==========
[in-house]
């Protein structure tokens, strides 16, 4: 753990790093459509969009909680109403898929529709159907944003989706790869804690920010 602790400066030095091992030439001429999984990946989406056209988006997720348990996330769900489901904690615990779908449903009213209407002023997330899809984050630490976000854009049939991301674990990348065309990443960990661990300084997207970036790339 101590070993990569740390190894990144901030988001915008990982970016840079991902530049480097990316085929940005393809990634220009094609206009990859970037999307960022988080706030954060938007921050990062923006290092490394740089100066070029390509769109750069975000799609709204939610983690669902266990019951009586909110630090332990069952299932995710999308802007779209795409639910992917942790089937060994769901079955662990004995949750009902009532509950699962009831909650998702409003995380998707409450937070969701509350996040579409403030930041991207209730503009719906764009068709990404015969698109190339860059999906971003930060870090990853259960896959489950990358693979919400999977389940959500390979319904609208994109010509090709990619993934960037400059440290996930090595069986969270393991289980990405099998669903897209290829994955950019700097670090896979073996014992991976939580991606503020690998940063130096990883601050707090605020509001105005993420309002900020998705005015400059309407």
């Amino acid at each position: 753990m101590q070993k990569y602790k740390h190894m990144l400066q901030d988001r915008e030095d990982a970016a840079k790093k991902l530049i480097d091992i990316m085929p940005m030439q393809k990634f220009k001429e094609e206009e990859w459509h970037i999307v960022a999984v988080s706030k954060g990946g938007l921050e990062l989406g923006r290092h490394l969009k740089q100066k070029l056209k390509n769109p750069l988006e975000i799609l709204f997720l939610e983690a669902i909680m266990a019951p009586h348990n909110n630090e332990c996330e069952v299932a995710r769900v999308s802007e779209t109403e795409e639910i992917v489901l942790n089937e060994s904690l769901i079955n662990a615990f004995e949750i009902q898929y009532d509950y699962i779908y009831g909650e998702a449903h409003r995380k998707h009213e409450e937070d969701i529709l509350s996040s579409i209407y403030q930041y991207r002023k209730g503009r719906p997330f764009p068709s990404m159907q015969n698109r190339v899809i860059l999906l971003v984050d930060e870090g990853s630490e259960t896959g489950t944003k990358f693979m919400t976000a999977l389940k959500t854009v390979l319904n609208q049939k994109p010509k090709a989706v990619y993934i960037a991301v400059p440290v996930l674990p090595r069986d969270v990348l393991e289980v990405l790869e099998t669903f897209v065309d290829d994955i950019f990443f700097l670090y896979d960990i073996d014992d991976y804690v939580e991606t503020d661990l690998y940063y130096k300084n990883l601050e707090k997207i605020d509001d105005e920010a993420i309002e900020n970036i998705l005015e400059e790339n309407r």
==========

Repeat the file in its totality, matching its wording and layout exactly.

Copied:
[in-house]
């Protein structure tokens, strides 16, 4: 753990790093459509969009909680109403898929529709159907944003989706790869804690920010 602790400066030095091992030439001429999984990946989406056209988006997720348990996330769900489901904690615990779908449903009213209407002023997330899809984050630490976000854009049939991301674990990348065309990443960990661990300084997207970036790339 101590070993990569740390190894990144901030988001915008990982970016840079991902530049480097990316085929940005393809990634220009094609206009990859970037999307960022988080706030954060938007921050990062923006290092490394740089100066070029390509769109750069975000799609709204939610983690669902266990019951009586909110630090332990069952299932995710999308802007779209795409639910992917942790089937060994769901079955662990004995949750009902009532509950699962009831909650998702409003995380998707409450937070969701509350996040579409403030930041991207209730503009719906764009068709990404015969698109190339860059999906971003930060870090990853259960896959489950990358693979919400999977389940959500390979319904609208994109010509090709990619993934960037400059440290996930090595069986969270393991289980990405099998669903897209290829994955950019700097670090896979073996014992991976939580991606503020690998940063130096990883601050707090605020509001105005993420309002900020998705005015400059309407």
């Amino acid at each position: 753990m101590q070993k990569y602790k740390h190894m990144l400066q901030d988001r915008e030095d990982a970016a840079k790093k991902l530049i480097d091992i990316m085929p940005m030439q393809k990634f220009k001429e094609e206009e990859w459509h970037i999307v960022a999984v988080s706030k954060g990946g938007l921050e990062l989406g923006r290092h490394l969009k740089q100066k070029l056209k390509n769109p750069l988006e975000i799609l709204f997720l939610e983690a669902i909680m266990a019951p009586h348990n909110n630090e332990c996330e069952v299932a995710r769900v999308s802007e779209t109403e795409e639910i992917v489901l942790n089937e060994s904690l769901i079955n662990a615990f004995e949750i009902q898929y009532d509950y699962i779908y009831g909650e998702a449903h409003r995380k998707h009213e409450e937070d969701i529709l509350s996040s579409i209407y403030q930041y991207r002023k209730g503009r719906p997330f764009p068709s990404m159907q015969n698109r190339v899809i860059l999906l971003v984050d930060e870090g990853s630490e259960t896959g489950t944003k990358f693979m919400t976000a999977l389940k959500t854009v390979l319904n609208q049939k994109p010509k090709a989706v990619y993934i960037a991301v400059p440290v996930l674990p090595r069986d969270v990348l393991e289980v990405l790869e099998t669903f897209v065309d290829d994955i950019f990443f700097l670090y896979d960990i073996d014992d991976y804690v939580e991606t503020d661990l690998y940063y130096k300084n990883l601050e707090k997207i605020d509001d105005e920010a993420i309002e900020n970036i998705l005015e400059e790339n309407r």